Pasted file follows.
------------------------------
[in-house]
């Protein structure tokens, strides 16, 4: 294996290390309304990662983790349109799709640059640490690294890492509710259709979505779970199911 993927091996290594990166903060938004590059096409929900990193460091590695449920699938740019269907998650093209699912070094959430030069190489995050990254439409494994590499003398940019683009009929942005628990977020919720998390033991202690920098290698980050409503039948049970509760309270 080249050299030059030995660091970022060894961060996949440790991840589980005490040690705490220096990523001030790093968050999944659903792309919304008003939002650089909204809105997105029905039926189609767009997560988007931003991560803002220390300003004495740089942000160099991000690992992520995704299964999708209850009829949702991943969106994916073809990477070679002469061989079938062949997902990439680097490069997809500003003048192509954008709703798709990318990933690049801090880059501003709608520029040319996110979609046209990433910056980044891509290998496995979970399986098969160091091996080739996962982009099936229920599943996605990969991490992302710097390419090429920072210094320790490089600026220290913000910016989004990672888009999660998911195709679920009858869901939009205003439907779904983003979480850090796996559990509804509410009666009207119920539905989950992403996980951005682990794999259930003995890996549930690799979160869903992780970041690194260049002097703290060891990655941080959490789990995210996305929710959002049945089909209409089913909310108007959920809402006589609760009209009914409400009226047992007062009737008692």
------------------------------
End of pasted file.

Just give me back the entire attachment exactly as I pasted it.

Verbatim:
[in-house]
């Protein structure tokens, strides 16, 4: 294996290390309304990662983790349109799709640059640490690294890492509710259709979505779970199911 993927091996290594990166903060938004590059096409929900990193460091590695449920699938740019269907998650093209699912070094959430030069190489995050990254439409494994590499003398940019683009009929942005628990977020919720998390033991202690920098290698980050409503039948049970509760309270 080249050299030059030995660091970022060894961060996949440790991840589980005490040690705490220096990523001030790093968050999944659903792309919304008003939002650089909204809105997105029905039926189609767009997560988007931003991560803002220390300003004495740089942000160099991000690992992520995704299964999708209850009829949702991943969106994916073809990477070679002469061989079938062949997902990439680097490069997809500003003048192509954008709703798709990318990933690049801090880059501003709608520029040319996110979609046209990433910056980044891509290998496995979970399986098969160091091996080739996962982009099936229920599943996605990969991490992302710097390419090429920072210094320790490089600026220290913000910016989004990672888009999660998911195709679920009858869901939009205003439907779904983003979480850090796996559990509804509410009666009207119920539905989950992403996980951005682990794999259930003995890996549930690799979160869903992780970041690194260049002097703290060891990655941080959490789990995210996305929710959002049945089909209409089913909310108007959920809402006589609760009209009914409400009226047992007062009737008692």